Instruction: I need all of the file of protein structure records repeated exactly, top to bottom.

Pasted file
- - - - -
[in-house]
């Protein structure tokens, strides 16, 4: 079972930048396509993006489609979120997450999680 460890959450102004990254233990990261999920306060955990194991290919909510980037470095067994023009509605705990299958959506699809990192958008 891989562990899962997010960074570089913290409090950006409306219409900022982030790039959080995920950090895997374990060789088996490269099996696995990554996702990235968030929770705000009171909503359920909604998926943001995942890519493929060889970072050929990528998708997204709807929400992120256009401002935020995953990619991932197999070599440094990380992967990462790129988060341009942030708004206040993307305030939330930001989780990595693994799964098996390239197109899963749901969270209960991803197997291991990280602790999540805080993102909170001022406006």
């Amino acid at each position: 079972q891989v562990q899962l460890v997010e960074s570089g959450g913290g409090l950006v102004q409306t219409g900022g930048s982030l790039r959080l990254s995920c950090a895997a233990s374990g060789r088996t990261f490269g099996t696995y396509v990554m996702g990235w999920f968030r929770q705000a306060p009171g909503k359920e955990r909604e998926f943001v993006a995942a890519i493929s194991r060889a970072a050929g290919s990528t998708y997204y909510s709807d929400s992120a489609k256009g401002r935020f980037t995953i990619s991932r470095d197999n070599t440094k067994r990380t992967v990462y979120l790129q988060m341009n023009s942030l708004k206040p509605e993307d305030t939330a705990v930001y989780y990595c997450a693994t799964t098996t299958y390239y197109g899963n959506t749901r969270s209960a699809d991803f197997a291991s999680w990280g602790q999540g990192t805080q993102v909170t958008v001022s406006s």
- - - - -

[in-house]
């Protein structure tokens, strides 16, 4: 079972930048396509993006489609979120997450999680 460890959450102004990254233990990261999920306060955990194991290919909510980037470095067994023009509605705990299958959506699809990192958008 891989562990899962997010960074570089913290409090950006409306219409900022982030790039959080995920950090895997374990060789088996490269099996696995990554996702990235968030929770705000009171909503359920909604998926943001995942890519493929060889970072050929990528998708997204709807929400992120256009401002935020995953990619991932197999070599440094990380992967990462790129988060341009942030708004206040993307305030939330930001989780990595693994799964098996390239197109899963749901969270209960991803197997291991990280602790999540805080993102909170001022406006």
């Amino acid at each position: 079972q891989v562990q899962l460890v997010e960074s570089g959450g913290g409090l950006v102004q409306t219409g900022g930048s982030l790039r959080l990254s995920c950090a895997a233990s374990g060789r088996t990261f490269g099996t696995y396509v990554m996702g990235w999920f968030r929770q705000a306060p009171g909503k359920e955990r909604e998926f943001v993006a995942a890519i493929s194991r060889a970072a050929g290919s990528t998708y997204y909510s709807d929400s992120a489609k256009g401002r935020f980037t995953i990619s991932r470095d197999n070599t440094k067994r990380t992967v990462y979120l790129q988060m341009n023009s942030l708004k206040p509605e993307d305030t939330a705990v930001y989780y990595c997450a693994t799964t098996t299958y390239y197109g899963n959506t749901r969270s209960a699809d991803f197997a291991s999680w990280g602790q999540g990192t805080q993102v909170t958008v001022s406006s």